Principal Steve Cole has done it all at LaGrange High School – at least he admits to 95 percent of everything – from waxing floors to administrative duties, but the retiring principal will miss some of the hectic pace he’s worked for the last 29 years.
Cole will retire at the end of the school year. He’s spent 10 years as LaGrange High School’s principal and always has taken a hands-on approach to his job. However, Cole didn’t originally intend to get into education.
He graduated with a political science degree from LaGrange College and had hoped to go to law school. Those plans fell through and he worked at Milliken then Interface Flor for a couple of years, but it wasn’t what he wanted to do.
Cole’s wife was in education and one night they ran into Daves Nichols, who has served as a school system administrator and board member, at Golden Corral, and they began to talk.
“I said I had a slight interest in education and he began to encourage and mentor me, and talk about how I could get into education,” Cole said.
Cole began the process of getting his educational degree in spring of 1983. Then he received a call from Nichols asking him to interview for a job at Berta Weathersbee Elementary School, even though Cole hadn’t yet received his degree in education, Nichols promised “we will work on that.”
In the fall of 1983, Cole started his career in the LaGrange City School System as a teacher at Berta Weathersbee with a provisional teaching certificate while he also worked toward his full degree at LaGrange College. He went on to get a master’s degree and spent five years at Berta.
“I loved it and Mr. Nichols was a continuous mentor,” Cole said.
In 1988, Nichols encouraged Cole to get into school administration. He started working on his administrative certification at Troy State University and in 1989 went to Hollis Hand Elementary School as assistant principal.
Cole was a half-time assistant principal and half-time teacher, but said it was more like working two full-time jobs. Cole then became assistant principal at Southside Elementary School and later principal.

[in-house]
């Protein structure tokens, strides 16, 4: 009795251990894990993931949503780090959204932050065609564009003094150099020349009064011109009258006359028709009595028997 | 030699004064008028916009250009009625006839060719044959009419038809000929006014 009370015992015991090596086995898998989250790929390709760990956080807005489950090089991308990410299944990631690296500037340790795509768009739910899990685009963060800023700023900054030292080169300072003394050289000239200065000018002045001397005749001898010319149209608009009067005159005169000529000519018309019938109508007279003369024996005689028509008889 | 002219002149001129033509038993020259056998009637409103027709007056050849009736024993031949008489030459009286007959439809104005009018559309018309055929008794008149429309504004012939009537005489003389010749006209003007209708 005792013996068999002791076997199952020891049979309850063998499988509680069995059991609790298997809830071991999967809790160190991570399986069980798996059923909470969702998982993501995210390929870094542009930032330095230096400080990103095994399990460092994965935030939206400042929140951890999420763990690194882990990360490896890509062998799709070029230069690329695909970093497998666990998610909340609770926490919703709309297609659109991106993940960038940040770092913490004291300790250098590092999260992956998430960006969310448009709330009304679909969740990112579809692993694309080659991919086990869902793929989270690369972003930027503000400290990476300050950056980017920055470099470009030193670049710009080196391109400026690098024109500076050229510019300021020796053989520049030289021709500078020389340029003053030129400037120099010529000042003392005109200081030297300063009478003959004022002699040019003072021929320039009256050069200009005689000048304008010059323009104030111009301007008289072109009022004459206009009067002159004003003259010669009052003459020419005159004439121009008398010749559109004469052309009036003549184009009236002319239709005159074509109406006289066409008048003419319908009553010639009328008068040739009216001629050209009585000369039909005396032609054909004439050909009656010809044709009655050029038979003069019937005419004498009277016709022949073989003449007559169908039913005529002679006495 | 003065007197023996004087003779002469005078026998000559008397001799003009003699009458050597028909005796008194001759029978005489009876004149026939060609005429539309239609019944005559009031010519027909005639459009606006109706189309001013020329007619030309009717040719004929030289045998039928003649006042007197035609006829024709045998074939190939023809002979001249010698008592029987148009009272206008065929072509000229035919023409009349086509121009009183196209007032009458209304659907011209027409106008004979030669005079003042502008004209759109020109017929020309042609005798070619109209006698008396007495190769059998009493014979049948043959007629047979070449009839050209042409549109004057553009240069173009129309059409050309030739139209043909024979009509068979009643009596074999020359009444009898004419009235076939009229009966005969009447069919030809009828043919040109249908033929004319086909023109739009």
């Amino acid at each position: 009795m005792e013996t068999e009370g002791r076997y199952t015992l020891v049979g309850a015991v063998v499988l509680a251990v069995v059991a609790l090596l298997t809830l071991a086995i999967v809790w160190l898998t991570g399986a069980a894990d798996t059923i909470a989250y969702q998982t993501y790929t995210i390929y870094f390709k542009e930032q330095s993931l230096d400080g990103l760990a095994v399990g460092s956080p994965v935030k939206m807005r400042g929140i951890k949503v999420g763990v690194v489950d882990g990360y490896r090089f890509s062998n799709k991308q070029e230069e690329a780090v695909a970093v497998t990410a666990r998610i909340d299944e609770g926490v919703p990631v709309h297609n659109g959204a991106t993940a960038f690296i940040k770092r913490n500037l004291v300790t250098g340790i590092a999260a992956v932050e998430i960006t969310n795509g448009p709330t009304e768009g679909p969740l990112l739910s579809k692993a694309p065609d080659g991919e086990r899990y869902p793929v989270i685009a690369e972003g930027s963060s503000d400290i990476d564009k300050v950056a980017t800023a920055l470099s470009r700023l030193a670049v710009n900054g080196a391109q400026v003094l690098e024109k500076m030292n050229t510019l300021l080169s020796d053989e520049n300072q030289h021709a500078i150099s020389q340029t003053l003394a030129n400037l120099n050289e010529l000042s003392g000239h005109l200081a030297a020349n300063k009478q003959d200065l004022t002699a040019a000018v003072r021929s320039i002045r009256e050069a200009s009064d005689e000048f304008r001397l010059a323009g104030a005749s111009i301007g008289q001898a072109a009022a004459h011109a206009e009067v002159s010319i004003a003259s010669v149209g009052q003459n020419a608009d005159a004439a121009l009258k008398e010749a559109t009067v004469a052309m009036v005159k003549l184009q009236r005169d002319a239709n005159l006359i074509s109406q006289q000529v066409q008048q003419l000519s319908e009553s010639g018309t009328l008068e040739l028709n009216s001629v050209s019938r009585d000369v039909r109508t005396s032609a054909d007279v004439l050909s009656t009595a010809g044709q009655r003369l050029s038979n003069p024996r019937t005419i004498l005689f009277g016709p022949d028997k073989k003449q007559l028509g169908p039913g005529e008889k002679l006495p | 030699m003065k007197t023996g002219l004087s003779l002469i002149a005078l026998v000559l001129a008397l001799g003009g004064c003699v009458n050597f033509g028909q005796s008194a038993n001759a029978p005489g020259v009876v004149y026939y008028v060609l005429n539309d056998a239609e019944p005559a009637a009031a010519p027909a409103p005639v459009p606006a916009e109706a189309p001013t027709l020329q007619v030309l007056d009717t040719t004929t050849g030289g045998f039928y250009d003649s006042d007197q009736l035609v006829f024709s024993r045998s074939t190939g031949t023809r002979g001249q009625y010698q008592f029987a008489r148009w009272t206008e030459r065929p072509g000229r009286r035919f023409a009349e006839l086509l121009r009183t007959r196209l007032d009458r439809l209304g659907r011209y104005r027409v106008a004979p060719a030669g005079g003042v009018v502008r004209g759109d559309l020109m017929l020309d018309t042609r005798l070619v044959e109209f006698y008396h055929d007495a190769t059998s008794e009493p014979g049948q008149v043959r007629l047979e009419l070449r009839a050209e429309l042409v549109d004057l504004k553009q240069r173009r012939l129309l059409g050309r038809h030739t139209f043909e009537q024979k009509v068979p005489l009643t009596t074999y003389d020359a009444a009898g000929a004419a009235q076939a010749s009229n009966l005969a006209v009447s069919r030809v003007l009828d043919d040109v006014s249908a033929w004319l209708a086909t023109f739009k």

When the LaGrange City School System and Troup County School System merged in 1995, Cole was reassigned to LaGrange High School as assistant principal under principal Mickey McCoy. In his new position, Cole became involved in many aspects of the school, from supervising programs to custodial work.
During his time at LaGrange High School, Cole has found himself rolling up his sleeves to do many projects, but one in particular stands out to him more than a decade later. In 1999, school administrators and project managers met four days before school was to begin while a renovation project was underway.
“School was set to start on Friday, and we met that Monday at 8 a.m. The upstairs had no floors, no ceilings and all the furniture had been pulled out and was in the cafeteria, piled high to the ceiling,” Cole said. “The question was can we pull this off?”
After a lot of discussion about whether to postpone the start of the school year, which would mean postponing for the entire school system, Cole and McCoy decided to go for it. The two joined work crews and with help from volunteers and city of LaGrange workers, they finished the job with no time to spare.
“We laid wax on all those floors, and by we, I mean Mr. McCoy and me,” Cole said. “By Thursday morning we had all the floors laid. … We were the last two people laying wax Friday morning and Mr. McCoy and I left a quarter to 3 in the morning, and we had kids in there at 7. The wax just had time to dry before the kids walked on it.”
Cole’s hands-on approach meant he’s painted during summers, pressure washed on weekends and even filled in for lunch-serving duty in the cafeteria over the years.
McCoy retired in 2001 and was succeeded by Dan Hampton, who only served for a year. With Hampton leaving, Cole decided to put his name in for principal.
“At that time, I was so in the middle of what was going on here, I decided I might as well apply for the job.” Cole said with a matter-of-fact tone. “So I did, and I’ve been here 10 years.”
Being principal means long hours, constantly being on call and always moving at a fast pace, but Cole enjoyed the hustle and his time as principal.
“I’ve said so many times that for the last 10 years I’ve had the best job in the Troup County School System,” Cole said. “I’ve been principal of a unique, fantastic high school with such history and heritage. I’m going to miss being that person. There will always be a part of LaGrange High School in me.”
Cole said he hopes to continue to support the school after his retirement. He also may not be done with his education and is considering teaching future educators at a college or university.
After almost 30 years in local schools, and seeing other school systems in the state, Cole said he feels the Troup County School System does a superior job. He hopes the community will be able to see the value of the school system as he has.
“I’ve thoroughly enjoyed and appreciate being employed with LaGrange city schools and the Troup County School System,” Cole said. “People really don’t understand what a great school system there is here. I wish there were more people who could understand and appreciate the dedication of the teachers, administrators, board of education and leadership in this community.”